Residents of Lewis County’s Commissioner District 2 packed the Baw Faw Grange to standing room only on Thursday night to hear from their representative, Commissioner Lindsey Pollock.
At least 80 people attended the meeting, but not for the traditional social frills offered by the grange hall. The topic of the evening was windmills, or as stated in the title of the commissioner’s presentation, “Winds of Code Change.”
Ahead of a Sept. 20 public hearing on a Lewis County code change that would allow for research steps to take place ahead of the potential startup of a windmill farm, Pollock was drumming up constituents to testify on the possible negative effects of establishing windmills in the area.
Though the code wouldn’t ensure the automatic construction of a windmill farm, Pollock said once the research step had been completed, it would be harder to stop.
As code changes go, she said this one appears to be “pretty basic.” However, she added due to recent changes in state law, the potential wind projects researched would have a “straight path” to the state for permitting, thereby bypassing the county’s control over the erection of windmills if the research found them to be profitable.
“You can either get involved now or the next stage, if this project progresses, is at SEPA (State Environmental Policy Act) level with the state,” Pollock said. “Knowing the current governor’s interest in green projects, it’s unlikely that this small community is going to be able to have a voice. The place to have a voice is at the local level.”
The code change, she said, would come at the behest of Scout Clean Energy, which is seeking to rent Weyerhaeuser property for the research on possible development of the energy-producing equipment. Pollock said she and her seatmates, Commissioners Lee Grose and Sean Swope, had been briefed on the research project by the Economic Alliance of Lewis County, formerly the Economic Development Council.
“Because I’ve been one of those people who paid attention to energy since I was about yay tall,” she said, holding her hand near waist-level, “I was able to follow the rat path.”
The Alliance has also facilitated talks between TransAlta and Fortescue Future Industries on the possible construction of a hydrogen plant at the soon-to-close Centralia coal plant, which Pollock previously spoke out against.
“The interesting thing about Lewis County is that we produce massive amounts of power (through hydro power on the Cowlitz River and the Skookumchuck Wind Farm). Much more than we use. To continue to build more energy projects in our area — where you have areas such as the Puget Sound region that need energy — it becomes the fact that we’re busy hosting these sites, but we don’t necessarily derive a direct benefit from them,” she told The Chronicle ahead of the meeting.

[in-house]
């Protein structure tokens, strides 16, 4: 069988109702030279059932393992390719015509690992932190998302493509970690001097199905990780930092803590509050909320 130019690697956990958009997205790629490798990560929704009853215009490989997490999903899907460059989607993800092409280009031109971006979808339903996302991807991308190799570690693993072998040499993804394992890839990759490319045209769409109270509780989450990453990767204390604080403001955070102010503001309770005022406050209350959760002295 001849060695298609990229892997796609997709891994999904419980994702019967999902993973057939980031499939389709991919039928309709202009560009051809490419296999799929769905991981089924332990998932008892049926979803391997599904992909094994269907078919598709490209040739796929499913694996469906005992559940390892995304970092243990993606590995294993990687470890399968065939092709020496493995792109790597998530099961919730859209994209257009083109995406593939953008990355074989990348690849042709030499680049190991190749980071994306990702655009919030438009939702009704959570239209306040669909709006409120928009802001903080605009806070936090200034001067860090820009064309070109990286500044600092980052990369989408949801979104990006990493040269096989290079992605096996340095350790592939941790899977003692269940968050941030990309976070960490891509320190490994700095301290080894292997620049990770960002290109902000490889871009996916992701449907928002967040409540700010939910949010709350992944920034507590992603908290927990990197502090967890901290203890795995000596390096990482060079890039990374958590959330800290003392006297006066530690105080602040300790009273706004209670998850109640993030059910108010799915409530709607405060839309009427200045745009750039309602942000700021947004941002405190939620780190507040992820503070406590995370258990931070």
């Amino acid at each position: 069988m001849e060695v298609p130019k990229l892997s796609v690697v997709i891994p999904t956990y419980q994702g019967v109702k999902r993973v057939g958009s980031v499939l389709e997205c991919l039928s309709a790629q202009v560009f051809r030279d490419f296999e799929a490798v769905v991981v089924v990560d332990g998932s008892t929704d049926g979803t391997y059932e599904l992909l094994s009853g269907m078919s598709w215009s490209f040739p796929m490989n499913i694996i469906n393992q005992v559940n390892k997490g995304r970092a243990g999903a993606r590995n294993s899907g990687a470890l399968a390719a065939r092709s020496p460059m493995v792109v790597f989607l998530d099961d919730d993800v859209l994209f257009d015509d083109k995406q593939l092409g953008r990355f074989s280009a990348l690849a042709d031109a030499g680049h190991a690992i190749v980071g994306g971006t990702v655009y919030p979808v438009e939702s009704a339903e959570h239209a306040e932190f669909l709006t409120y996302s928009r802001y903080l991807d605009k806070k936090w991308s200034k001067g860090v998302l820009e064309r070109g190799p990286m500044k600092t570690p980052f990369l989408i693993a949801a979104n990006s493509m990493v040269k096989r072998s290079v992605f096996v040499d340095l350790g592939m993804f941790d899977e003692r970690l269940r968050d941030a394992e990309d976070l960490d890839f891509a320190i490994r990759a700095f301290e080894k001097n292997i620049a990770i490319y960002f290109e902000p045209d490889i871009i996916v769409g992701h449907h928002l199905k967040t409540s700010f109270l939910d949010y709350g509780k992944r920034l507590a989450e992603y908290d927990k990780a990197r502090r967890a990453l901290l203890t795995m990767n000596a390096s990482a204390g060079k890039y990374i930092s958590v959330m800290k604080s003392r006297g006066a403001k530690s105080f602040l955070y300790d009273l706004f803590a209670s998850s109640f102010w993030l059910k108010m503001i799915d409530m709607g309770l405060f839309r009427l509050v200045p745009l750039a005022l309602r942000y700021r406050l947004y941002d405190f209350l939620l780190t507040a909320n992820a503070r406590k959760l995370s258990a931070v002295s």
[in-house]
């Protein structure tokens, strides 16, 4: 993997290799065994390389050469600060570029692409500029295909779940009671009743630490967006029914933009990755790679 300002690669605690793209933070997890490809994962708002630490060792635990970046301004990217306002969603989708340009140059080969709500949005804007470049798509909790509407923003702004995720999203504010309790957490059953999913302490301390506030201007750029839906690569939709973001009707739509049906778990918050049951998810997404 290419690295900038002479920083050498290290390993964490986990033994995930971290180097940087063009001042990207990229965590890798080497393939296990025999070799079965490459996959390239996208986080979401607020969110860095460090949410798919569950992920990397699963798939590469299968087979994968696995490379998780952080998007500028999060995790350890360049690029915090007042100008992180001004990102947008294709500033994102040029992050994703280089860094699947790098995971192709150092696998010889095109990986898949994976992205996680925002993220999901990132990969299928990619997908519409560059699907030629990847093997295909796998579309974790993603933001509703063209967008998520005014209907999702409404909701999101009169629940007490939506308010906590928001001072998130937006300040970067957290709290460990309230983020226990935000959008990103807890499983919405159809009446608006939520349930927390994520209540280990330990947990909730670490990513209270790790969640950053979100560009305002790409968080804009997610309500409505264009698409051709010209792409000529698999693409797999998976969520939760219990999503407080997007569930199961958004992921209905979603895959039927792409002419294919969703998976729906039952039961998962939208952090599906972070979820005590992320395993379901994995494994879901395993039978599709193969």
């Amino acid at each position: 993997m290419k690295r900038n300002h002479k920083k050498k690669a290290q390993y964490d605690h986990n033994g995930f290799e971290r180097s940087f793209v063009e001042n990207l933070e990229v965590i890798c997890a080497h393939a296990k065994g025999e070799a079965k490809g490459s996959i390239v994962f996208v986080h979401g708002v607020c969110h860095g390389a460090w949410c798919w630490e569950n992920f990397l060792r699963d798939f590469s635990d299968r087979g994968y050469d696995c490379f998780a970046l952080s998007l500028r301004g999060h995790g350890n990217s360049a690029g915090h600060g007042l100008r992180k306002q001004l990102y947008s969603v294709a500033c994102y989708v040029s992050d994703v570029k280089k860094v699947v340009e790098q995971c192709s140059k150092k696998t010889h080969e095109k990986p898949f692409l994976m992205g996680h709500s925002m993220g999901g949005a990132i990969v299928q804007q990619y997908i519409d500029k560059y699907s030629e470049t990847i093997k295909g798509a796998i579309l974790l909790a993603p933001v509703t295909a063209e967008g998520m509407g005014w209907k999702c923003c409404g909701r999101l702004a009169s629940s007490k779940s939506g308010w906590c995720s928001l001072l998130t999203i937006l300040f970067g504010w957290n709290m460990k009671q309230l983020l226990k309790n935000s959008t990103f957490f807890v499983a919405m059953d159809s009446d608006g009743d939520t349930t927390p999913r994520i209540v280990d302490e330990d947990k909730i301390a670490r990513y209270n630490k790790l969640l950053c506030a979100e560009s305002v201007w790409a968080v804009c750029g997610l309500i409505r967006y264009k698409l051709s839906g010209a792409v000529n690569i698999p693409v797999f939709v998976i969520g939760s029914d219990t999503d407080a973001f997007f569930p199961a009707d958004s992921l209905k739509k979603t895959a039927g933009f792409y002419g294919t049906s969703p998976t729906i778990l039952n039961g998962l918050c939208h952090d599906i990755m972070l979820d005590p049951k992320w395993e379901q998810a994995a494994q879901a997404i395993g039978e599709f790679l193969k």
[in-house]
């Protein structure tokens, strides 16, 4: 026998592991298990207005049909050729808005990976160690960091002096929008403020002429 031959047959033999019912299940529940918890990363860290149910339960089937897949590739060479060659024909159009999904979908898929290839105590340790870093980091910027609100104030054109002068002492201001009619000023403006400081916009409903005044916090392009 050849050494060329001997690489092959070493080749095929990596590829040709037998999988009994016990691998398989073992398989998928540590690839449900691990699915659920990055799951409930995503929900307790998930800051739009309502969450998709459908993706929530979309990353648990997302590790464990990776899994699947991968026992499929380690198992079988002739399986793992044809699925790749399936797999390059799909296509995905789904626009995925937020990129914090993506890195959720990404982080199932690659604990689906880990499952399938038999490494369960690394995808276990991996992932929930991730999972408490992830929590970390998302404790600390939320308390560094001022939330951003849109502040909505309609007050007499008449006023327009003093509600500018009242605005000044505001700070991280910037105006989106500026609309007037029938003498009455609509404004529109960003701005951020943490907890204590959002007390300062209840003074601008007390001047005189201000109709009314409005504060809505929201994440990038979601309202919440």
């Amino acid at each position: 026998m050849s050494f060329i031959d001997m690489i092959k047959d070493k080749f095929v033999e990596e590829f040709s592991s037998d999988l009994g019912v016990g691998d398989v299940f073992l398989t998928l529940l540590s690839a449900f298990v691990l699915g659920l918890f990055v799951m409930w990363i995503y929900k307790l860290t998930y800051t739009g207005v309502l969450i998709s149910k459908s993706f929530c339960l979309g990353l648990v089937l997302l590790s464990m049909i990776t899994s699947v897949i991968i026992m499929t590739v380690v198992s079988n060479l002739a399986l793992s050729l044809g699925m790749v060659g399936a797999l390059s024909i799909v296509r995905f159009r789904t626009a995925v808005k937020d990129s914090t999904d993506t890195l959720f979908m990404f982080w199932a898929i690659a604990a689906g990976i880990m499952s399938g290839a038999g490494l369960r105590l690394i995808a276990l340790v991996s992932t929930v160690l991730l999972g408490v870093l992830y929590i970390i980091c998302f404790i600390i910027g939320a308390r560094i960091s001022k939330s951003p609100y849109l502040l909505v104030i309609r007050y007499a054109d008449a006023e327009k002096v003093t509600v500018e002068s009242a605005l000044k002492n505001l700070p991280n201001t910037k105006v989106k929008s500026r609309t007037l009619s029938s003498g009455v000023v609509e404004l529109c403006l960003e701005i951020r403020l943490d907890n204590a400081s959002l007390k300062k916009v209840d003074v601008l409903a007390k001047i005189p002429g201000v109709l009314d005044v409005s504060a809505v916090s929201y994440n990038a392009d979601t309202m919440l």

Besides distaste for possibly losing what Pollock called “local control” over future energy projects, residents of district 2 were stirred up on Thursday with worries about the impact of windmills on energy bills, views, birds, the environment and the efficiency of their use in energy production. Wind turbines are built on ridgelines without obstructions, Pollock said, implying that by their nature, they may threaten the natural beauty of the Boistfort Valley.
“Are you aware of the deaths every year to the avian population caused by these wind farms? A couple thousand eagles. If I shoot an eagle, I get a big fine. But if the wind farm kills an eagle it gets a buy, it gets a pass,” said Neil Stewart Jr. as he read from a several-page list of concerns after the initial presentation was completed.
As the microphone was passed around the room and residents spoke out, Pollock projected the emails and phone numbers of herself and her fellow commissioners on the screen, encouraging folks to express their worries to the county before the code change moved forward. She told The Chronicle before the meeting her main motive was to inform the public on the hearing that would take place later this month.
When one local suggested “bombarding these people with emails,” Pollock said, “I can tell you that it’s easier to put an email into a file than it is to tell (off) somebody sitting or standing in front of you. But yes, do that. But trust me, it’s going to be much more effective to have people in there. … That physical presence makes a huge difference.”
The public hearing is set to be on the agenda for the Tuesday, Sept. 20 business meeting, which is held at 10 a.m. at the Lewis County Courthouse inside the commissioner’s hearing room on the top floor.